For most of the past 6 weeks, Mariners fans have clamored for starting pitching. Most of the writings on the trade deadline have centered on the starting pitching market. But could spending on a bat actually make more sense?
The simple answer is probably no. Just logistically, the Mariners have 40% of their rotation on the DL right now. While neither is expected to miss significant time, they aren’t the only concern. Marco Gonzalez won’t make it through the season before needing to be shut down. Wade LeBlanc is no guarantee to last all season either.
So, yes, the Mariners need to add pitching at the deadline. However, does this mean that adding a bat is a waste of time? Absolutely not. Entering Sunday’s game against the Rockies, the Mariners rank 19th in baseball in runs scored. They rank 13th in OBP which isn’t bad until you consider that on most nights, the Mariners can have as many as 5 players in their lineup with OBP of lower than .300.
Thankfully, the Mariners will get a major addition with the return of Robinson Cano in mid-August. But they still have a month left, and the surging Oakland A’s are closing the gap. What is a team to do? As you might have guessed by the title, perhaps Jerry Dipoto can increase his margin of error by adding a bat to the lineup, specifically, Nick Castellanos.
The idea comes from an interesting report from MLB Trade Rumor. The Detroit Tigers are selling, and have put Castellanos on the market. Unfortunately, he hasn’t generated much interest.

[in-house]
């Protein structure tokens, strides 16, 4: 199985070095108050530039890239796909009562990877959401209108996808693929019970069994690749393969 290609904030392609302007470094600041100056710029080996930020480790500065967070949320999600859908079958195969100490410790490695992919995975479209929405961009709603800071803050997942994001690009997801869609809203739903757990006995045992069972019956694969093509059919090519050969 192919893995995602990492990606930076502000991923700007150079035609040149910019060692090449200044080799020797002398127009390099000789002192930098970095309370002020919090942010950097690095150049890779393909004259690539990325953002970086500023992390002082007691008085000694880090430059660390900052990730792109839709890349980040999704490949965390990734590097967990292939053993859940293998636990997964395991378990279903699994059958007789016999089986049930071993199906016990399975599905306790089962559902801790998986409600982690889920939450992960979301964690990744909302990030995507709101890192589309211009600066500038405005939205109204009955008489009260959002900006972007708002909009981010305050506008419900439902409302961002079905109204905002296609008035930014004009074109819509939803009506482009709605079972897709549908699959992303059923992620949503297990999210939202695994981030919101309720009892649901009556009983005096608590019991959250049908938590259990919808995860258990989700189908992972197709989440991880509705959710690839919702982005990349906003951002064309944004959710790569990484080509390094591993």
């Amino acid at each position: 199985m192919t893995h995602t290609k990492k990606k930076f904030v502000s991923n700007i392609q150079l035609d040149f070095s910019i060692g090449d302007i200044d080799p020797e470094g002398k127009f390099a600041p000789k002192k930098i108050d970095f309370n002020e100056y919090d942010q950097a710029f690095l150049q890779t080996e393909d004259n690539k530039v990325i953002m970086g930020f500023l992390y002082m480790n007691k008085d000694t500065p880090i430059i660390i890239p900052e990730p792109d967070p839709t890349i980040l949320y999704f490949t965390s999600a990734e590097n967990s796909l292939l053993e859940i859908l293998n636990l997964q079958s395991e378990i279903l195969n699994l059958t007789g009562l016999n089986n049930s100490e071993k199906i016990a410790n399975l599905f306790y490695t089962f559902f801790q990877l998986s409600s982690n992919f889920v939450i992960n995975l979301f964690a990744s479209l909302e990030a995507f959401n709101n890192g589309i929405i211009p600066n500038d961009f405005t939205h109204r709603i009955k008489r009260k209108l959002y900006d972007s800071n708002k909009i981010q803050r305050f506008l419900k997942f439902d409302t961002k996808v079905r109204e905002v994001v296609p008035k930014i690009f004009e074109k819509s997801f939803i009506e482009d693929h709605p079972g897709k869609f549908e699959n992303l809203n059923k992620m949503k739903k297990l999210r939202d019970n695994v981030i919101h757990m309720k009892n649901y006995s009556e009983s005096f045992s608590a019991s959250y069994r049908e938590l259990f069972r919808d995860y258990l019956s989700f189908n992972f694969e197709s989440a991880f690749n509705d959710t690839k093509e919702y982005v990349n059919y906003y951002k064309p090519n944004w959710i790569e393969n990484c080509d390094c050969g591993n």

The report speculates that the market is so thin for Castellanos because of his inability to play defense. We will address that shortly, but first, let’s look at what he can do.
Nick Castellanos is a 26-year-old, right-handed hitter. He is a club controlled asset for the 2018 and 2019 season. Enjoying a breakout season in 2018, Castellanos is hitting .308/.363/.523 with a 140 wRC+. He also has 15 home runs, 54 runs, 56 RBI with a below-average strikeout rate.
More from SoDo Mojo
- 2023 Steamer Projections: Teoscar Hernandez could see a drop in Seattle
- Could the Mariners Acquire AL Batting Champion, Luis Arraez?
- Steamer Projections: Julio Rodriguez to enter rarified air in 2023
- What if the Mariners traded FOR Tyler O’Neill this time?
- Mariners starting pitching is being overlooked by MLB
To put those numbers in perspective, Castellanos would have the 2nd highest average on the team, the same OBP as Nelson Cruz, and the second highest slugging % behind only Nelson Cruz. In summary, the dude is raking in 2018.
But is this just a fluke? He was never this good right? Well, yes and no. Since the start of 2016, Castellanos is slashing .285/.335/.501 with a 162 game average of 27 home runs, a 123 wRC+ and 97 RBI. So is he having a career year in 2018? Yes. Does that mean he can’t continue? No.
Castellanos is entering his athletic prime. His line drive rate is up, his groundball rate is down. He is pulling the ball more than ever, yet is still posting solid numbers up the middle and the other way. He doesn’t walk a ton, but also puts the ball in play with authority, a lot. There is no debate, Nicholas Castellanos is a very good hitter, who might be about to enter the elite level.